This explains why the most common use for tortured ply is with very thin plywood—seldom over 316" and more frequently even ⅛". (However, one could always consider using more than one layer and vacuum-bag two skins together with epoxy after their wet surfaces had totally dried.)

The most famous use of tortured ply is probably its original use to construct hulls for the lightweight 'Tornado' catamaran. In 1979, using 4.5mm ply for the hulls, she outperformed all the other B-class competition, to then be selected as a new Olympic Class - still raced today. Although the method is still used by some today, the actual Olympic boats are now honeycomb sandwiched in graphite. The tortured ply system is more difficult to build to exact dimensions. Here is a picture from the original building manual. More details on how a Tornado hull can be created, can be found online at: www.instructables.com

You'll note that the interior is lightly glassed and a foam/glass stiffener is incorporated into the forward ½ of the hull about ½ way down the hulls. The picture (above left) is from Gougeon's fine boatbuilding book.

The process is to first attached the two side sheets together and then, after soaking the part of the ply requiring the most curve, to curve up the sides with the help of ratchet straps until the deck edge can be fitted into a pre-built deck jig. This will considerably help to control the final shape and once the gunwales and any bulkheads are fitted, the hull is reasonably stable in shape. Once totally dry, the thin skin can be epoxied and even lightly sheathed for additional stability and strength.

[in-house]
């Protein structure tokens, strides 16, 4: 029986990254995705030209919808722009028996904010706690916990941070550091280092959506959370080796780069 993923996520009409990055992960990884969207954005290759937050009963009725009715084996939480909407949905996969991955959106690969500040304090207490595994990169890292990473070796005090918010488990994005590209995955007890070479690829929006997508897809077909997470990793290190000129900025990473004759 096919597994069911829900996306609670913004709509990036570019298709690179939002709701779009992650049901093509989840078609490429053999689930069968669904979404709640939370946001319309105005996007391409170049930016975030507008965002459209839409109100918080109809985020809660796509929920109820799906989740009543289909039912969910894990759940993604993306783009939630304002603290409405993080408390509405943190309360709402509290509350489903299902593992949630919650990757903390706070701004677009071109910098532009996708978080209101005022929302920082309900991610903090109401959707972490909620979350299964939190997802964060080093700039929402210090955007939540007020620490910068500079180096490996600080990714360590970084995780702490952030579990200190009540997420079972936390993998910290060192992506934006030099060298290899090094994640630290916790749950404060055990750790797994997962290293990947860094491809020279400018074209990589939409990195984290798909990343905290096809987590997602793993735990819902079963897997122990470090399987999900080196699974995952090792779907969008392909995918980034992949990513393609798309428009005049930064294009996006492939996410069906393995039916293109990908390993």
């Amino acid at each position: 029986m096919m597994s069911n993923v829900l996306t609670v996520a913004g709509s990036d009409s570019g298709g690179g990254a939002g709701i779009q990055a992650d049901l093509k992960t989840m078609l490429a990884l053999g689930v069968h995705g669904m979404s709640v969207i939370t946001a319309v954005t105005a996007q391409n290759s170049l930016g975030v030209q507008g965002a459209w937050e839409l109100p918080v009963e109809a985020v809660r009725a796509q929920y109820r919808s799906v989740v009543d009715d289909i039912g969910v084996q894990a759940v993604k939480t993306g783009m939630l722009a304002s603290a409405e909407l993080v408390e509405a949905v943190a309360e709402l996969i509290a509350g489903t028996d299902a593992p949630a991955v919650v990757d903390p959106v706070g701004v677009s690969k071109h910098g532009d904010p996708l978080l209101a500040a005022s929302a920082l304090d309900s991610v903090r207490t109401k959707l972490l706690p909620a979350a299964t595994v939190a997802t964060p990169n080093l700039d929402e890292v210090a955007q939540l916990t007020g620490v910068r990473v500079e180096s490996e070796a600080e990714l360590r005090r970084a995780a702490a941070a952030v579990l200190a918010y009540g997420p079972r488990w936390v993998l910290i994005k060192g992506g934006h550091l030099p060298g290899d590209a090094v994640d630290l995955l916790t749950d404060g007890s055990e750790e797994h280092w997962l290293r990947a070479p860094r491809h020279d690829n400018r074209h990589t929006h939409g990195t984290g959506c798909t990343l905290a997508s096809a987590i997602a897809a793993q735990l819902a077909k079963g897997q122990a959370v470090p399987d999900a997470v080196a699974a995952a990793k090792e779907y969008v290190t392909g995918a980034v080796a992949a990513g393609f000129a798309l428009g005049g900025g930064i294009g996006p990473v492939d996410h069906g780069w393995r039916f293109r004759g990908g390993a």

Some claims have been made that tortured ply hulls have poor shape and 'plunge through waves' etc. but this depends on what they are used for and the Tornado example is a proof that some can work very well. The two ends can be very differently formed and that helps considerably to control pitching.



Photos of a Taipan catamaran built with tortured ply. Build & photo credits go to Phill Brander, with thanks.

As far as using the system for larger boats, it's seldom been done. One could consider using two layers of thin ply to get a better shape through smaller radii or the chart above indicates that a 5-ft beam hull could be made with 516" ply and if heavily sheathed for strength with FG cloth and added stringers, this could conceivably work for a trimaran main hull—though in such a case, it would be a design more for space than for speed. Depth could be added with an additional strip of ply joined with a 3–4" butt-strap located under a stringer.

Additional fine bow form can be obtained by cutting slits in the forefoot of a plywood hull and then backing this area with another plywood on the inside. Although not a tortured ply design, the bow of the neat Cherub dinghy from Australia is formed this way. See drawing at right.